Nearly 1.5 million Americans were treated for addiction to prescription opioids or heroin in 2015, according to federal estimates, and when those people get seriously hurt or need surgery, it’s often not clear, even to many doctors, how to safely manage their pain. For some former addicts, what begins as pain relief ends in tragedy.
Max Baker is one such case. He started using prescription pain pills as a teenager in New England and quickly moved on to heroin. His father, Dr. James Baker, is a physician in the Worcester, Mass., area, and says he saw signs that his son was high on opioids — in Max’s pupils and skin tone. He begged Max to stop.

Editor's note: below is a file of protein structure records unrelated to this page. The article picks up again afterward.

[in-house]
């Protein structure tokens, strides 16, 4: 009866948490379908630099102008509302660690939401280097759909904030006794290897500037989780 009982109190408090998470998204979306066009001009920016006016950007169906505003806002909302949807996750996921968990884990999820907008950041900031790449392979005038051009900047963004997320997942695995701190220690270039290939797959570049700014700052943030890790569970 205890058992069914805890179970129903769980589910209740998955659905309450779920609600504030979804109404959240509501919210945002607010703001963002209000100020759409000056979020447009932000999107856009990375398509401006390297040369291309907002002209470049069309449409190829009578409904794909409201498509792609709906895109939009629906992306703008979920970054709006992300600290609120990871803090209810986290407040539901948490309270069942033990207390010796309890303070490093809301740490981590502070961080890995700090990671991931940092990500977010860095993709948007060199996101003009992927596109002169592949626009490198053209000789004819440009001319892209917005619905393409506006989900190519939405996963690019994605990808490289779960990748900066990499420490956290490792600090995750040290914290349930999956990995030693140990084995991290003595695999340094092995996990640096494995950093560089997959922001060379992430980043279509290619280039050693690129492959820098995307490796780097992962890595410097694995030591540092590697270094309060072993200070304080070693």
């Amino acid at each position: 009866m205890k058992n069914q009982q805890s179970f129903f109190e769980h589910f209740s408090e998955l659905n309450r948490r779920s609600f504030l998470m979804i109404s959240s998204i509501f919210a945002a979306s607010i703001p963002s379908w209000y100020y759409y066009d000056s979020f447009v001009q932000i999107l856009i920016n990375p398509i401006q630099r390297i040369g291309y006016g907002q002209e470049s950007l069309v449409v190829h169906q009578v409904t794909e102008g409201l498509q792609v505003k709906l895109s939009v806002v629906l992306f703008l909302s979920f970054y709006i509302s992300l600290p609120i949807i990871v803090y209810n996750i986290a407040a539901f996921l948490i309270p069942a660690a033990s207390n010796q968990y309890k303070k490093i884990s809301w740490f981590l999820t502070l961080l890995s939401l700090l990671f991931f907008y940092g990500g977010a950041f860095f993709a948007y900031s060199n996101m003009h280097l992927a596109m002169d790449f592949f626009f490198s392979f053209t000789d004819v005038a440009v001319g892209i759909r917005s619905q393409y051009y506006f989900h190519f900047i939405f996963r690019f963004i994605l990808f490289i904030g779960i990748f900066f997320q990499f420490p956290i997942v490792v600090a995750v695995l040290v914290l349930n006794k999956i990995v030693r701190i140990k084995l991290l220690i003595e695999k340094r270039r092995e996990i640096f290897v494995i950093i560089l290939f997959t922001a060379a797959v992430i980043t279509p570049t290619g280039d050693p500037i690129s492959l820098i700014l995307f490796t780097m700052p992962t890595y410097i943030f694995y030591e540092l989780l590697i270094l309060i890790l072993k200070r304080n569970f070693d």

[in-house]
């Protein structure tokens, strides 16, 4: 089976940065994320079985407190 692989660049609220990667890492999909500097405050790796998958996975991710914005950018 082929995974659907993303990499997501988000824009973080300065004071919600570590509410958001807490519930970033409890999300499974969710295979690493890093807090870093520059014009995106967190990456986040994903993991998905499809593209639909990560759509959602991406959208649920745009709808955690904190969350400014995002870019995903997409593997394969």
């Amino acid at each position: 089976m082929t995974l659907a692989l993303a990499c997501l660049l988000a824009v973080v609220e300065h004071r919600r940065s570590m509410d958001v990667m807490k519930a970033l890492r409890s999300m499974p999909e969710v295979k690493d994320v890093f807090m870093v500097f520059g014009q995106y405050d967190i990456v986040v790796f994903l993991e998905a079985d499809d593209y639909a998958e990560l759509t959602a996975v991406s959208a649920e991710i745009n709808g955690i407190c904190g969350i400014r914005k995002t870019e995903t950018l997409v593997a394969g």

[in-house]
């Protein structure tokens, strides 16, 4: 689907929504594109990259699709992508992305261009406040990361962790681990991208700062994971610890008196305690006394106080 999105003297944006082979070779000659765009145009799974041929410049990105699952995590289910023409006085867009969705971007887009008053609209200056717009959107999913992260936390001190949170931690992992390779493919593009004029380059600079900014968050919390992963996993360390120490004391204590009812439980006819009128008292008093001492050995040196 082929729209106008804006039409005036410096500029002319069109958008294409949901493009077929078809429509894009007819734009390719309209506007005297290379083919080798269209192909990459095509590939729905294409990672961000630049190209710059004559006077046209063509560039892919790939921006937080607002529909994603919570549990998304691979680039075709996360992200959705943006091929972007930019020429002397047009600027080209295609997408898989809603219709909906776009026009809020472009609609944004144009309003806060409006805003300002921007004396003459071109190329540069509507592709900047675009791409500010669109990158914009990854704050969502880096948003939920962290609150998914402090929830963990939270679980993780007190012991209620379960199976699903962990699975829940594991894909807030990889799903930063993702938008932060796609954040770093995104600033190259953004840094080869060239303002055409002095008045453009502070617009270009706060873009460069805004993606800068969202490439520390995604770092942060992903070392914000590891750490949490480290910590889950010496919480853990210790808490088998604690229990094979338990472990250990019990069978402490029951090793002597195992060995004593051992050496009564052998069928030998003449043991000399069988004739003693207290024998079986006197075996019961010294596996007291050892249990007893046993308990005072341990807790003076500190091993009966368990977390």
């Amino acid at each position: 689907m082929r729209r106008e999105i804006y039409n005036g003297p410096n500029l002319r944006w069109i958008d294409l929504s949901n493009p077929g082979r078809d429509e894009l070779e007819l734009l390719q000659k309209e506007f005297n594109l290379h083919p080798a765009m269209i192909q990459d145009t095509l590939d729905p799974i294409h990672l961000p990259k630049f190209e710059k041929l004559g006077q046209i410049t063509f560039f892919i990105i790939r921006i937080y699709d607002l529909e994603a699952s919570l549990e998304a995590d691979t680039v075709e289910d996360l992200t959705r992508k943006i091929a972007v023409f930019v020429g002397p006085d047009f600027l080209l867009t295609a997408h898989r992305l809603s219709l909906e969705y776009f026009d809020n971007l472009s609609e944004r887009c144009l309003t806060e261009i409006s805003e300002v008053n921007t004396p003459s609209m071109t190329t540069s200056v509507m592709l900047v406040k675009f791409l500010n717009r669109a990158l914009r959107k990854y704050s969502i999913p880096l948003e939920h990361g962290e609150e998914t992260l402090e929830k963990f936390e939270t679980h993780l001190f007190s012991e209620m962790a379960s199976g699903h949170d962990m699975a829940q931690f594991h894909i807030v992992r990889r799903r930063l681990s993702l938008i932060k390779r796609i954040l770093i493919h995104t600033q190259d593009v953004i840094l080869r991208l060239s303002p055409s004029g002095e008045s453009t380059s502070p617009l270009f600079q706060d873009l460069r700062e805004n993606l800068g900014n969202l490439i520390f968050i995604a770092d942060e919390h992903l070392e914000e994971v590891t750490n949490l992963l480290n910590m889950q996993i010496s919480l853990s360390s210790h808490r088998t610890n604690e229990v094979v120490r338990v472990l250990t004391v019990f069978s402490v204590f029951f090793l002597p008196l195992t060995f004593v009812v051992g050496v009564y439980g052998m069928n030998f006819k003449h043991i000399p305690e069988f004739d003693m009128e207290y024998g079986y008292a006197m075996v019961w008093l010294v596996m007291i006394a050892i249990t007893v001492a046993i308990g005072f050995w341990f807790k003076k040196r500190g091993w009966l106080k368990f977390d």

“He would have slurred speech, and be nodding off at the dinner table, and we’d go to a concert together and he would disappear and come back acting differently,” James Baker says.
It was a long, painful slog, but Max eventually sought help. When he was 22, he was prescribed an opioid called suboxone, a standard relapse prevention drug that helps wean people off opioids. After a year, he’d worked his way off that medication, too.